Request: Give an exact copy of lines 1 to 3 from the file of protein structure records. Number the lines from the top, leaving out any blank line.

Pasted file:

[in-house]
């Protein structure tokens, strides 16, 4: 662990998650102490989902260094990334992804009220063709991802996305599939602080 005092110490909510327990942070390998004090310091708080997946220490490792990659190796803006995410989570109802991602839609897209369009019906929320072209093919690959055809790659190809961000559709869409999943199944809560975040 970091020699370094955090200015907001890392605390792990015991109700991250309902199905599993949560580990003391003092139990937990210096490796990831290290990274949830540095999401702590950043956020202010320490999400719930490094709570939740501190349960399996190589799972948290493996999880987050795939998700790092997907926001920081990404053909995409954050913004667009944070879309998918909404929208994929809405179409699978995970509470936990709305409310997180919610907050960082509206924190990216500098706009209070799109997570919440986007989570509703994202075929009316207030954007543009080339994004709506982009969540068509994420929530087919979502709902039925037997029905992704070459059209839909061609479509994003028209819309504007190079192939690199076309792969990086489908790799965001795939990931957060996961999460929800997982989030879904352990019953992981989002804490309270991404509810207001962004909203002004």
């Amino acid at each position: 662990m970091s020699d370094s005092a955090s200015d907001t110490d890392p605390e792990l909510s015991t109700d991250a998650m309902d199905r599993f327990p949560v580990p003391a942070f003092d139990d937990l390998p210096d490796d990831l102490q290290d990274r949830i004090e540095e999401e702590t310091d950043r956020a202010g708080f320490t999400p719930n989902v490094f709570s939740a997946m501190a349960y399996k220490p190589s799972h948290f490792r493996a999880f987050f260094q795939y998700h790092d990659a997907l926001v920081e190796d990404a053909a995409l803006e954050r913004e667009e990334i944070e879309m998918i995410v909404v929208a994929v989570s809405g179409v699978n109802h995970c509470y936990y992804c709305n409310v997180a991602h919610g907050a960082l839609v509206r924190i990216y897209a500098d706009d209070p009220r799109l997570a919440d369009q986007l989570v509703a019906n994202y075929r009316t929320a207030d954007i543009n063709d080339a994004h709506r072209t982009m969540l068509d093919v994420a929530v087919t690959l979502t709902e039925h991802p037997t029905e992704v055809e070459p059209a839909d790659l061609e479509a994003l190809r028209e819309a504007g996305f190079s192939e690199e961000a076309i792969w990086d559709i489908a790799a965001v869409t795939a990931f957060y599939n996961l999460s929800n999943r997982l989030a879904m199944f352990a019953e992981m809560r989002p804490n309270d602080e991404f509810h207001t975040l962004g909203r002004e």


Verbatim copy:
[in-house]
């Protein structure tokens, strides 16, 4: 662990998650102490989902260094990334992804009220063709991802996305599939602080 005092110490909510327990942070390998004090310091708080997946220490490792990659190796803006995410989570109802991602839609897209369009019906929320072209093919690959055809790659190809961000559709869409999943199944809560975040 970091020699370094955090200015907001890392605390792990015991109700991250309902199905599993949560580990003391003092139990937990210096490796990831290290990274949830540095999401702590950043956020202010320490999400719930490094709570939740501190349960399996190589799972948290493996999880987050795939998700790092997907926001920081990404053909995409954050913004667009944070879309998918909404929208994929809405179409699978995970509470936990709305409310997180919610907050960082509206924190990216500098706009209070799109997570919440986007989570509703994202075929009316207030954007543009080339994004709506982009969540068509994420929530087919979502709902039925037997029905992704070459059209839909061609479509994003028209819309504007190079192939690199076309792969990086489908790799965001795939990931957060996961999460929800997982989030879904352990019953992981989002804490309270991404509810207001962004909203002004």
């Amino acid at each position: 662990m970091s020699d370094s005092a955090s200015d907001t110490d890392p605390e792990l909510s015991t109700d991250a998650m309902d199905r599993f327990p949560v580990p003391a942070f003092d139990d937990l390998p210096d490796d990831l102490q290290d990274r949830i004090e540095e999401e702590t310091d950043r956020a202010g708080f320490t999400p719930n989902v490094f709570s939740a997946m501190a349960y399996k220490p190589s799972h948290f490792r493996a999880f987050f260094q795939y998700h790092d990659a997907l926001v920081e190796d990404a053909a995409l803006e954050r913004e667009e990334i944070e879309m998918i995410v909404v929208a994929v989570s809405g179409v699978n109802h995970c509470y936990y992804c709305n409310v997180a991602h919610g907050a960082l839609v509206r924190i990216y897209a500098d706009d209070p009220r799109l997570a919440d369009q986007l989570v509703a019906n994202y075929r009316t929320a207030d954007i543009n063709d080339a994004h709506r072209t982009m969540l068509d093919v994420a929530v087919t690959l979502t709902e039925h991802p037997t029905e992704v055809e070459p059209a839909d790659l061609e479509a994003l190809r028209e819309a504007g996305f190079s192939e690199e961000a076309i792969w990086d559709i489908a790799a965001v869409t795939a990931f957060y599939n996961l999460s929800n999943r997982l989030a879904m199944f352990a019953e992981m809560r989002p804490n309270d602080e991404f509810h207001t975040l962004g909203r002004e």